Caffeine is a well-established ergogenic aid/cognitive enhancer and is the most commonly consumed psychoactive stimulant in the world. Caffeine causes an increase in catecholamines, resulting in increased alertness, focus, and perceived energy. These neurotransmitters tend to be pro-lipolytic, so it is commonly assumed that caffeine is a fat-burner. While the mechanisms of caffeine are certainly pro-fat-burner, the effects tend to fade with prolonged use, rendering caffeine ineffective as a long-term weight loss solution. However, it is a highly effective ergogenic aid and will certainly enhance performance when taken pre-workout.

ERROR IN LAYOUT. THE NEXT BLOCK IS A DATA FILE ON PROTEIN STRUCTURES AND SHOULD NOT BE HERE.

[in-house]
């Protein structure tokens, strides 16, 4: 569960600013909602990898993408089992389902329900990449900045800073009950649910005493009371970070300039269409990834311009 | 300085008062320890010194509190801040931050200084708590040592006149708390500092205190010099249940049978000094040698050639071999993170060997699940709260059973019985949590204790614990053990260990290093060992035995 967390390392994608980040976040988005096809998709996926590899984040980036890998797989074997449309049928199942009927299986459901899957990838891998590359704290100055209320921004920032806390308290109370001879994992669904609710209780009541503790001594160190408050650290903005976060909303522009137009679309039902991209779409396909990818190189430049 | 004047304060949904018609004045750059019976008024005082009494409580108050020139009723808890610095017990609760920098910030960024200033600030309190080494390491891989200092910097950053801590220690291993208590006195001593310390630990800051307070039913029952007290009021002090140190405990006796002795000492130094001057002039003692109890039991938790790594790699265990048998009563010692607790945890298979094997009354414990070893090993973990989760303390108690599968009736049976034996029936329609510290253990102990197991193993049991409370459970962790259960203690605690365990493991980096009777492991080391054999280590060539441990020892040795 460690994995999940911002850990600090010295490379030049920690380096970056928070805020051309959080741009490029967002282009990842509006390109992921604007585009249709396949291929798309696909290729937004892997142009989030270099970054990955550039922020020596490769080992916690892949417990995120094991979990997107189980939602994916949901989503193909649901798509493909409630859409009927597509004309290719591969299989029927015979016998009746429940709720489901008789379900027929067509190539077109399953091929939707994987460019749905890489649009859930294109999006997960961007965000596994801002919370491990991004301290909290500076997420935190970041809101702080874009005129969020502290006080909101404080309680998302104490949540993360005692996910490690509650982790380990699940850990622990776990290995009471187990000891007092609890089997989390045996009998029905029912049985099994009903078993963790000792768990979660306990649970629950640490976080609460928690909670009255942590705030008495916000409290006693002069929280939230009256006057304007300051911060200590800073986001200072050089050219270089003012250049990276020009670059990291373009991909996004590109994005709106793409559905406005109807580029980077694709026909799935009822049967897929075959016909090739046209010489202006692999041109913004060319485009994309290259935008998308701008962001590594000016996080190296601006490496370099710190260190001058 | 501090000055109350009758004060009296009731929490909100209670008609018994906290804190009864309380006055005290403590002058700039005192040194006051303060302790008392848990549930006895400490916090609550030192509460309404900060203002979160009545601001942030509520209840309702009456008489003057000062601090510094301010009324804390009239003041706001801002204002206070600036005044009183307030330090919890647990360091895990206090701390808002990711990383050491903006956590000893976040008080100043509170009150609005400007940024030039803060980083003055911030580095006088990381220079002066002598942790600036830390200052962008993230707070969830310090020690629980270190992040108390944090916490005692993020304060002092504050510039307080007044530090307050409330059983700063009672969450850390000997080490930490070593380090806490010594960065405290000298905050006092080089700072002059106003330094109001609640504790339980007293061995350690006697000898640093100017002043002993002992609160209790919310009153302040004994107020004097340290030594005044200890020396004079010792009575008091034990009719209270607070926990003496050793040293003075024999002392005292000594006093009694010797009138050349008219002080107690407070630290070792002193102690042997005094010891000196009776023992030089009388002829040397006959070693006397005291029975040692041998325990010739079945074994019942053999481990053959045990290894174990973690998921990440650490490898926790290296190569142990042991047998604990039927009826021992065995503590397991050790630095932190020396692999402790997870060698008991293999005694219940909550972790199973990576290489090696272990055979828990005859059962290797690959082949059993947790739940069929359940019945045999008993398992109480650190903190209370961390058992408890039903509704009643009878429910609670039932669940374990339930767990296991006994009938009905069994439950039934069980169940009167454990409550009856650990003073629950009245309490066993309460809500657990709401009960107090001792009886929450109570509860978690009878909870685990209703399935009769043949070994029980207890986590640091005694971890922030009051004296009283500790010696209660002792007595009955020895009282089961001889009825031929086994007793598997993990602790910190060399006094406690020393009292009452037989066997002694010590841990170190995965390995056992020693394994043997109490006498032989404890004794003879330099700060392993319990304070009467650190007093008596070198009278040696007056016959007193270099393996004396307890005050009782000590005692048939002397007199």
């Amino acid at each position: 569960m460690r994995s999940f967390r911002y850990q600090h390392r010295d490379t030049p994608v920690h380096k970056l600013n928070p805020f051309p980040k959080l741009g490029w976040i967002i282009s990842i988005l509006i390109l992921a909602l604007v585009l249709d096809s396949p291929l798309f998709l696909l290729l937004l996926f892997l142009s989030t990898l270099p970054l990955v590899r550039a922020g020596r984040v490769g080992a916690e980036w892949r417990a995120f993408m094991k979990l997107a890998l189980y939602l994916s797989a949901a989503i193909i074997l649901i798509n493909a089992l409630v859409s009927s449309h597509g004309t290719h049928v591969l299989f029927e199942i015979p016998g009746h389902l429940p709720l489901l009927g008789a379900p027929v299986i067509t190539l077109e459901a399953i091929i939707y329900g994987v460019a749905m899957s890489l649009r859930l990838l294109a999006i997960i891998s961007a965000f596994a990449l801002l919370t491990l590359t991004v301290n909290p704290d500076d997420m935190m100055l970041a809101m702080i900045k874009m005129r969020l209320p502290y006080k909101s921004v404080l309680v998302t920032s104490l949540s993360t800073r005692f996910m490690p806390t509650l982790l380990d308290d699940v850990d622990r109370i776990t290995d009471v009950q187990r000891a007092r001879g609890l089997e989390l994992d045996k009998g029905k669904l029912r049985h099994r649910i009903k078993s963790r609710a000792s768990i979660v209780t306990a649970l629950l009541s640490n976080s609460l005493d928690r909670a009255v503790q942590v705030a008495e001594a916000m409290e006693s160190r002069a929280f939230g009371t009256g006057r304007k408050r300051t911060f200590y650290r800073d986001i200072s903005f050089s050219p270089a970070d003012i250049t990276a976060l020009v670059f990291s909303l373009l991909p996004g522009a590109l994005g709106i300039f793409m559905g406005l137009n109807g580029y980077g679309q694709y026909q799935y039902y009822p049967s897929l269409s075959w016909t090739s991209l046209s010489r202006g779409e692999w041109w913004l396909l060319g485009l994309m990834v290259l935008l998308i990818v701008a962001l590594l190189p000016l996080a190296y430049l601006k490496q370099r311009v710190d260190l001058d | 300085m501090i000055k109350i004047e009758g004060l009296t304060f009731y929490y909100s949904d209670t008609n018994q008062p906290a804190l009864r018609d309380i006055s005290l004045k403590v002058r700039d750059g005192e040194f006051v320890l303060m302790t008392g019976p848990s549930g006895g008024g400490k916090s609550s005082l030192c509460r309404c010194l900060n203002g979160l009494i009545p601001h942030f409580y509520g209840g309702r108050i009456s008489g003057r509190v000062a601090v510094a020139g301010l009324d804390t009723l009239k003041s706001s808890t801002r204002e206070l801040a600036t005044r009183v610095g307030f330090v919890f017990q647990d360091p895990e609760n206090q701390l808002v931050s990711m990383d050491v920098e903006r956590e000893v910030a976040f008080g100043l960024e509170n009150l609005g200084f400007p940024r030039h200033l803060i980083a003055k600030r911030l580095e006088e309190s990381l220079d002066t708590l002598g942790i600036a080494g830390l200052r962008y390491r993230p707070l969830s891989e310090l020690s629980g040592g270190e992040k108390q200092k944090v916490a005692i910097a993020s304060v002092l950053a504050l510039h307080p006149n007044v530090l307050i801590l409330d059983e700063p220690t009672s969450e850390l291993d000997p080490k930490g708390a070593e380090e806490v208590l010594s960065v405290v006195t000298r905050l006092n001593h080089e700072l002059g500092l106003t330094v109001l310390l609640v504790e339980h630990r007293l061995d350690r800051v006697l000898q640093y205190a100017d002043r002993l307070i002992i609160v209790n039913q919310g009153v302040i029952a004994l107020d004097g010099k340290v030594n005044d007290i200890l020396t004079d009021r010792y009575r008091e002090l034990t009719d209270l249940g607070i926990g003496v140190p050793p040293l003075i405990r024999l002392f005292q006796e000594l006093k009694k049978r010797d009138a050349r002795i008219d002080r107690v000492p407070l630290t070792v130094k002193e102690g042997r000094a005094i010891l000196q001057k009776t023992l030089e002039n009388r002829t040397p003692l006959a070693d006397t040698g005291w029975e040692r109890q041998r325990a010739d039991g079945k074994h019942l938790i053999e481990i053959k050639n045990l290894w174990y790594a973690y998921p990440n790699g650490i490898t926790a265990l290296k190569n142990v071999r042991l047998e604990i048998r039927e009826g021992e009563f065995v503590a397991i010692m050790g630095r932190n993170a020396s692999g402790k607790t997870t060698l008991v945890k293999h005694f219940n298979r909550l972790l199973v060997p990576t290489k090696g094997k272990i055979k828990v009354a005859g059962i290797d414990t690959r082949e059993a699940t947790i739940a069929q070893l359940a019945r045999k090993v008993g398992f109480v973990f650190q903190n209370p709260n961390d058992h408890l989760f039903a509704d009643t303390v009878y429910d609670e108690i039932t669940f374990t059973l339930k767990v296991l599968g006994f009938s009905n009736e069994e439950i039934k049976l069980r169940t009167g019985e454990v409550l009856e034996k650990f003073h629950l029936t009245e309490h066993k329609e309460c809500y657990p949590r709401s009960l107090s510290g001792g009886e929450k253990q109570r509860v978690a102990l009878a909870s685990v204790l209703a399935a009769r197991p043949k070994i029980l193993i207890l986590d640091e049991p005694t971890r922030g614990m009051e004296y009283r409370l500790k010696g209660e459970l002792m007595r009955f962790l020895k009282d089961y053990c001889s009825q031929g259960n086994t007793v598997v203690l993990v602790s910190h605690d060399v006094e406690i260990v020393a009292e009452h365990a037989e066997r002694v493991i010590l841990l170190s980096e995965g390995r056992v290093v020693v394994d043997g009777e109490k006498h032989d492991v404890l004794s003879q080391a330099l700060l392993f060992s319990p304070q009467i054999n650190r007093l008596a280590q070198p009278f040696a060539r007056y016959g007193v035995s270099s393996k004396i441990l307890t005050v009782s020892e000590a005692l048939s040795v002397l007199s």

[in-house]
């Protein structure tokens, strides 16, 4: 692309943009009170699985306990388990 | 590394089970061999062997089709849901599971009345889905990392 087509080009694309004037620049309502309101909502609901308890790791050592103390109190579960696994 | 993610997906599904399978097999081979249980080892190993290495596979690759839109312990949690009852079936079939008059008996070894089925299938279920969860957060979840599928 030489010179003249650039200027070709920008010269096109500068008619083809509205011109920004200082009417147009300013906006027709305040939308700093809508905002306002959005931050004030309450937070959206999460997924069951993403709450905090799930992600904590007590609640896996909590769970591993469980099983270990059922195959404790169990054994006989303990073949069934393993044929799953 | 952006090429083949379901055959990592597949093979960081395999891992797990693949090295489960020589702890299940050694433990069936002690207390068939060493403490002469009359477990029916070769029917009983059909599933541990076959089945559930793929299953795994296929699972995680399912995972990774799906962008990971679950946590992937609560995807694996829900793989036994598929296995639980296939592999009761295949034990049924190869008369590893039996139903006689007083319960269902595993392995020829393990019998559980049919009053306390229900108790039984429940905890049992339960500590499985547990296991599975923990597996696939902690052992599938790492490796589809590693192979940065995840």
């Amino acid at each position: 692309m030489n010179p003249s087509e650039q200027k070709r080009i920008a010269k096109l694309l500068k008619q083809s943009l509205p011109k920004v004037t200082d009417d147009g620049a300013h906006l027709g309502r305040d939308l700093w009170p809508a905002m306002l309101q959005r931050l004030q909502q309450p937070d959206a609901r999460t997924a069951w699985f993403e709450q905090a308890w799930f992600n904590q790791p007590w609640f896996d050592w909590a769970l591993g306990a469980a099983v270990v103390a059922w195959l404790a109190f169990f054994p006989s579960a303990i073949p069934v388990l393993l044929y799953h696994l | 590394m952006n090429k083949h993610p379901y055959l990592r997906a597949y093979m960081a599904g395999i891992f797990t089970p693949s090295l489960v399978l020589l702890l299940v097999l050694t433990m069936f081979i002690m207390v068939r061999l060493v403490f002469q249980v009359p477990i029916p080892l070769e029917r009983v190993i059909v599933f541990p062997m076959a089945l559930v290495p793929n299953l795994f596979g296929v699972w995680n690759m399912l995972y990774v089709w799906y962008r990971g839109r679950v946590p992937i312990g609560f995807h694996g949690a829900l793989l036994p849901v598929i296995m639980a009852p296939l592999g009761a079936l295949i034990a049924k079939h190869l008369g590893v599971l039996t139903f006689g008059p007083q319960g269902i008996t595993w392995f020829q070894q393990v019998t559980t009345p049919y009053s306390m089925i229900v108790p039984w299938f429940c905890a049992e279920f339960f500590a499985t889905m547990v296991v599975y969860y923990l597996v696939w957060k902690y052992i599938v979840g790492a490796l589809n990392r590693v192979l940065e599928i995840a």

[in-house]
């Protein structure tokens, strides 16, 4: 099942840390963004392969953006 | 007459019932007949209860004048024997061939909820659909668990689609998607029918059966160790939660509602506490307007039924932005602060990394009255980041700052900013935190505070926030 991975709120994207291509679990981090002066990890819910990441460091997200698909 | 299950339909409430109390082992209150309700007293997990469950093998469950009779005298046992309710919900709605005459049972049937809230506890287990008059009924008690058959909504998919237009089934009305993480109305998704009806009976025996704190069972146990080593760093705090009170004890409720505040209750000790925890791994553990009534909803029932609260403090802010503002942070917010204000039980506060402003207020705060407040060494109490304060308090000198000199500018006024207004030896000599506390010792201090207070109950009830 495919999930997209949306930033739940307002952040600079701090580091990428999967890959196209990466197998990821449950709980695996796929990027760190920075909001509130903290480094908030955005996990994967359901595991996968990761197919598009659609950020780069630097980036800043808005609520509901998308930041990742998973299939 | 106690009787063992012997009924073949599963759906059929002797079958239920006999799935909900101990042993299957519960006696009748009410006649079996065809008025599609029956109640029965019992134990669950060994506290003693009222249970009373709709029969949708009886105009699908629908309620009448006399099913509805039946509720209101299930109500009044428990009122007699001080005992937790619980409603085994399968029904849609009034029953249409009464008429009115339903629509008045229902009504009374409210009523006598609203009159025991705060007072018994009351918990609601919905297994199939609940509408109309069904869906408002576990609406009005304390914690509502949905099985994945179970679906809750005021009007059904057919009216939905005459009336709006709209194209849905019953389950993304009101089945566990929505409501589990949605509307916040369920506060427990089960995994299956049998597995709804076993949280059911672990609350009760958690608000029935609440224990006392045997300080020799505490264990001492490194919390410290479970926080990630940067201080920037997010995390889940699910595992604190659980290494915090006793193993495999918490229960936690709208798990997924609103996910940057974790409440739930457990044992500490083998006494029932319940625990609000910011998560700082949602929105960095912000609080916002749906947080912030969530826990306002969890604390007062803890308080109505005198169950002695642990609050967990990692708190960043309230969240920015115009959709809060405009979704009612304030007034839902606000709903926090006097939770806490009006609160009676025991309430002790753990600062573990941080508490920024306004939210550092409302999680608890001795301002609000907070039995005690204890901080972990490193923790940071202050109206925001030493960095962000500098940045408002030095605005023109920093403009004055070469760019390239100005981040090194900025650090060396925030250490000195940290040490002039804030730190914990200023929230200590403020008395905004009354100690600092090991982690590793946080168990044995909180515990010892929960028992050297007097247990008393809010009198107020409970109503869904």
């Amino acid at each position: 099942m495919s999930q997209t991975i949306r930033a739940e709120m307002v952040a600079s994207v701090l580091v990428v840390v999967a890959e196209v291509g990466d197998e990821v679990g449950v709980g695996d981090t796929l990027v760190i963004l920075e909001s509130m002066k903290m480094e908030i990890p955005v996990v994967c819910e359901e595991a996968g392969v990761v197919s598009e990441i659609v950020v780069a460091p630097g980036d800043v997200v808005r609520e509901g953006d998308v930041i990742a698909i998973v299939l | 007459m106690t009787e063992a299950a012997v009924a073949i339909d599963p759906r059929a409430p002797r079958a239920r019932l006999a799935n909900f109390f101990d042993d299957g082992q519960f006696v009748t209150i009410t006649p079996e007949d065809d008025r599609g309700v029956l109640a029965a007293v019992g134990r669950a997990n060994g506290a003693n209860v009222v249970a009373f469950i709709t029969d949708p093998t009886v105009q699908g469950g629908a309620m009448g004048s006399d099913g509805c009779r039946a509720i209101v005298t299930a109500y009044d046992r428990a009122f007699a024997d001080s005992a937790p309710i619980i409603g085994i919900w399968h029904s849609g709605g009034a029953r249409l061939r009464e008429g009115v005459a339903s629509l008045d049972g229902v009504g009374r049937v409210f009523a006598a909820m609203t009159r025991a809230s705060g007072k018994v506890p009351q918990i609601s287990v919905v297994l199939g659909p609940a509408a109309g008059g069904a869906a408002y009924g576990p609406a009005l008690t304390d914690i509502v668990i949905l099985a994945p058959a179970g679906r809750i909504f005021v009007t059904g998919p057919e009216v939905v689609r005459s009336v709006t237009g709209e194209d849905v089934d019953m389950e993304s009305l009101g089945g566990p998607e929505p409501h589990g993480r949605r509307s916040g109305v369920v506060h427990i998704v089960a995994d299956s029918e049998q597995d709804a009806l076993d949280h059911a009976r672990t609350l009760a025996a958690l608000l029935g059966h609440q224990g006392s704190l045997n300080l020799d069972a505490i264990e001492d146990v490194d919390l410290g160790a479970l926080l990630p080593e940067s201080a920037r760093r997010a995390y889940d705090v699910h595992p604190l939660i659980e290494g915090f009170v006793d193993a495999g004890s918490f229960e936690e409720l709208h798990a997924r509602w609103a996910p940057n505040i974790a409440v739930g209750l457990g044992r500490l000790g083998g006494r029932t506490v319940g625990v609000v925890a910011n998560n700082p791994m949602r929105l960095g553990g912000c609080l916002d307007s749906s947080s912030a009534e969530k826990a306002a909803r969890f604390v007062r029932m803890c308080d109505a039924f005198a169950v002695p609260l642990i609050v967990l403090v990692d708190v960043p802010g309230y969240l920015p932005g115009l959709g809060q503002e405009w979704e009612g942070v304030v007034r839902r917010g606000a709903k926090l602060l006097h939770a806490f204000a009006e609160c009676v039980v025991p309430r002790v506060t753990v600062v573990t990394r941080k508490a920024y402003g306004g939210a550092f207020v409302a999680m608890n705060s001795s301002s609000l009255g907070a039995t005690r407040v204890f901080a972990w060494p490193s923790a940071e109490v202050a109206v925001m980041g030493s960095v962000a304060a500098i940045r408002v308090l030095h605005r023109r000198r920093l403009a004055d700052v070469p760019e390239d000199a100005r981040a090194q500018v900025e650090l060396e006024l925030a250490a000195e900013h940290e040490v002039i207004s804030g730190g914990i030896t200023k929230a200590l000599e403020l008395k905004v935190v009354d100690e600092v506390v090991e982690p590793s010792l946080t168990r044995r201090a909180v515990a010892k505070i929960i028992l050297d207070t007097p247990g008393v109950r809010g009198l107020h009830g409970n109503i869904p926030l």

Multiple studies have confirmed Green Tea Extract appears to be able to induce fat-loss. Although this effect was originally thought to be related to caffeine content, more recent research has pointed to a green tea catechin known as Epigallocatechin gallate as the compound primarily responsible for these effects. Epigallocatechin gallate (EGCG) is an antioxidant found in green tea, and is a member of the group of antioxidants known as catechins. In addition to these antioxidant properties, EGCG has demonstrated the ability to induce fat–loss when combined with caffeine, more than just caffeine alone. EGCG works synergistically with caffeine in regards to its effect on noradrenaline. Caffeine boosts noradrenaline while EGCG inhibits catechol-o-methyl transferase (COMT), the enzyme responsible for the degredation of noradrenaline. So, caffeine increases noradrenaline, while EGCG prevents its breakdown, the net effect of which is increased levels of noradrenaline (which induces the breakdown of fat).